Forbes Review: Roads to Sound MoneyBooks, Resources — By Theodore Phalan on December 3, 2012 at 4:14 PM
by Ralph Benko
The only plank remaining under notable discussion from either national convention platform of 2012 is the GOP platform’s call for a national monetary commission. Although widely reported as a call for a new “Gold Commission”, the actual text calls for a “commission to investigate possible ways to set a fixed value for the dollar.”
While this plank was caricatured as a sop to the good Dr. Ron Paul, the evidence is persuasive that it was a substantive triumph by the Resolutions Committee editorial team and the co-chairs Rep. Marsha Blackburn and (rumored 2016 presidential aspirant) Virginia governor Bob McDonnell.
Reports about the call for such a commission continued (and continue) to resound around the world. Often commissions are a device for sidetracking — rather than taking on — a proposed reform. This is not necessarily their intention or effect. Some commentators have minimized the potential impact of a national monetary commission. These critics fail fully to appreciate how powerful such a commission can prove … if smartly structured as a neutral forum to tackle what may well be the most important macroeconomic variable required to restore economic growth and job creation: good money.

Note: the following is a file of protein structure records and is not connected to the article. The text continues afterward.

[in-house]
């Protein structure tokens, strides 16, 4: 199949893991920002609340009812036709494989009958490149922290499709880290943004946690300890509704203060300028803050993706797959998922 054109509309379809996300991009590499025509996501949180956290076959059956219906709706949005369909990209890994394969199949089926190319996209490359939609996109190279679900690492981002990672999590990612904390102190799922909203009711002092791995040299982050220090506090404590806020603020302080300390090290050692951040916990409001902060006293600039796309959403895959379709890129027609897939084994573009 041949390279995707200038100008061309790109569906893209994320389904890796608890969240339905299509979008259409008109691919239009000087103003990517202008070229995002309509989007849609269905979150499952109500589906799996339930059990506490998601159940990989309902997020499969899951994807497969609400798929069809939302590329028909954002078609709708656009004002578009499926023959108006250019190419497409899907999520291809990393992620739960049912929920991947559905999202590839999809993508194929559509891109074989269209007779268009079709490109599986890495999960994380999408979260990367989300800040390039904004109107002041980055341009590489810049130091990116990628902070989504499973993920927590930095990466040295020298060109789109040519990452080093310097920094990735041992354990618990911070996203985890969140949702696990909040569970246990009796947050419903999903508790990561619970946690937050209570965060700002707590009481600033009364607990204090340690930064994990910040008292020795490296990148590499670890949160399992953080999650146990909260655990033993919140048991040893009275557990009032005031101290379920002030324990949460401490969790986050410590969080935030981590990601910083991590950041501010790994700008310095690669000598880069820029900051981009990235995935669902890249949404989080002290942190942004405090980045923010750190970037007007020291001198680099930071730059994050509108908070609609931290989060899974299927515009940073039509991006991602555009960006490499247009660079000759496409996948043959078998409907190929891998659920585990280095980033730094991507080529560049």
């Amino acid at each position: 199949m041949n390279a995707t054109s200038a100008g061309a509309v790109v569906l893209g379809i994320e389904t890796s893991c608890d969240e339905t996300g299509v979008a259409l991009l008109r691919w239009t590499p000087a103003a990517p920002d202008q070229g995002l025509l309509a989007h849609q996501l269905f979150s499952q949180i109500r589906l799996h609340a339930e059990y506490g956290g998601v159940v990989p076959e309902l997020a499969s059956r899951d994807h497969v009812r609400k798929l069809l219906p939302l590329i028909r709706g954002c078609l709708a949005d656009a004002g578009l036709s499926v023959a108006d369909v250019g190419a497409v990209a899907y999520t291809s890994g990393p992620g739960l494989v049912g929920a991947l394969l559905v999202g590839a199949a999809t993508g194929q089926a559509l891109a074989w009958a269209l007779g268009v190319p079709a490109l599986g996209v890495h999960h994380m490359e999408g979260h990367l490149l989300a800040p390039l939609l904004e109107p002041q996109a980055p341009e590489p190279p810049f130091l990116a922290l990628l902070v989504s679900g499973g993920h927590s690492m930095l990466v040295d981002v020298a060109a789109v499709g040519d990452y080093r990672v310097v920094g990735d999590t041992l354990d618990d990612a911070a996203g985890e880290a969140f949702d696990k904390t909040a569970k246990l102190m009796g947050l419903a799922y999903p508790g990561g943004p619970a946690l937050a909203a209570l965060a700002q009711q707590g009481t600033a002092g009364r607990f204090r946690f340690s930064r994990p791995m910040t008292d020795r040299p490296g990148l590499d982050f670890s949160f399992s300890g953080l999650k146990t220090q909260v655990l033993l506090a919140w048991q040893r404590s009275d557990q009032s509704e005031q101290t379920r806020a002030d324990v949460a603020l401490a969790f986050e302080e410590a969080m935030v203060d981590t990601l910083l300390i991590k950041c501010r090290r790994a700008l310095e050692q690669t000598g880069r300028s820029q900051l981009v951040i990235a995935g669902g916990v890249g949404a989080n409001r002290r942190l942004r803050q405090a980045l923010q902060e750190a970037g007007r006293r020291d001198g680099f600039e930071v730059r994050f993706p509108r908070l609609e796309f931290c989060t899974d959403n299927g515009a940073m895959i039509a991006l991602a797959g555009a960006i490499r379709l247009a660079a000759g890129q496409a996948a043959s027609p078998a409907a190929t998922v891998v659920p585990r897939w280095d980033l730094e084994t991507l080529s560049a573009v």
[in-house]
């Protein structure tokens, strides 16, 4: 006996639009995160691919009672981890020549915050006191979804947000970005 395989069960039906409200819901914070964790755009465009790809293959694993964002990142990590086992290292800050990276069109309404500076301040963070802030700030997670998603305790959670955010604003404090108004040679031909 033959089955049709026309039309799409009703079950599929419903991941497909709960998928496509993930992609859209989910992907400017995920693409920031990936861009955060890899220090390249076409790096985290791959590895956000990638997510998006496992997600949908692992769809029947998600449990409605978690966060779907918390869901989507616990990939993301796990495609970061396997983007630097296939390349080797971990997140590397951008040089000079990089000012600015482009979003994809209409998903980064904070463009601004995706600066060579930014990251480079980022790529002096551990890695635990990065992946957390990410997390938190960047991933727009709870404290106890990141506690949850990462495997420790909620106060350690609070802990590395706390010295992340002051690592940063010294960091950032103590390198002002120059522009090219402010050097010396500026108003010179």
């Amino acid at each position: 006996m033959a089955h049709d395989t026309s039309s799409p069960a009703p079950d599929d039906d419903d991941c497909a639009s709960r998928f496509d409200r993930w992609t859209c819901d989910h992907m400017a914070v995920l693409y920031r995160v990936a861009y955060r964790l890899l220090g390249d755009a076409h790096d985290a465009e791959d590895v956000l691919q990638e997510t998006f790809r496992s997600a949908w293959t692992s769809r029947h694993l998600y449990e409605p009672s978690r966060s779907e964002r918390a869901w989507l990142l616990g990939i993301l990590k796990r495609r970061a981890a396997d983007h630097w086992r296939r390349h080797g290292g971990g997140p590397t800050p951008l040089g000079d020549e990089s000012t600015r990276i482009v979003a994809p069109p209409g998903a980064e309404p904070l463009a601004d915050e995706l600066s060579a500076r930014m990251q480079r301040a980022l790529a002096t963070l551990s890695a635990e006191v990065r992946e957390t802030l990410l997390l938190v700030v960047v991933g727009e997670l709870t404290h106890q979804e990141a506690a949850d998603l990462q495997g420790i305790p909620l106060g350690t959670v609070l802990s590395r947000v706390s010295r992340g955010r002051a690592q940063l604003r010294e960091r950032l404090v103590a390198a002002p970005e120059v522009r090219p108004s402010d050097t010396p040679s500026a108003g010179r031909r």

Clearly the prognostications of some of the smartest and most influential economists of both the right and left have been stymied by the Federal Reserve’s policy of monetary adventurism. The great Arthur Laffer sounded a klaxon of alarm in the Wall Street Journal about the explosion in the monetary base … and the high likelihood that the evil inflation djinn had been let out of the bottle … in his June 11, 2009 piece entitled Get Ready for Inflation and Higher Interest Rates The unprecedented expansion of the money supply could make the ’70s look benign: “as bad as the fiscal picture is, panic-driven monetary policies portend to have even more dire consequences. We can expect rapidly rising prices and much, much higher interest rates over the next four or five years, and a concomitant deleterious impact on output and employment not unlike the late 1970s.” …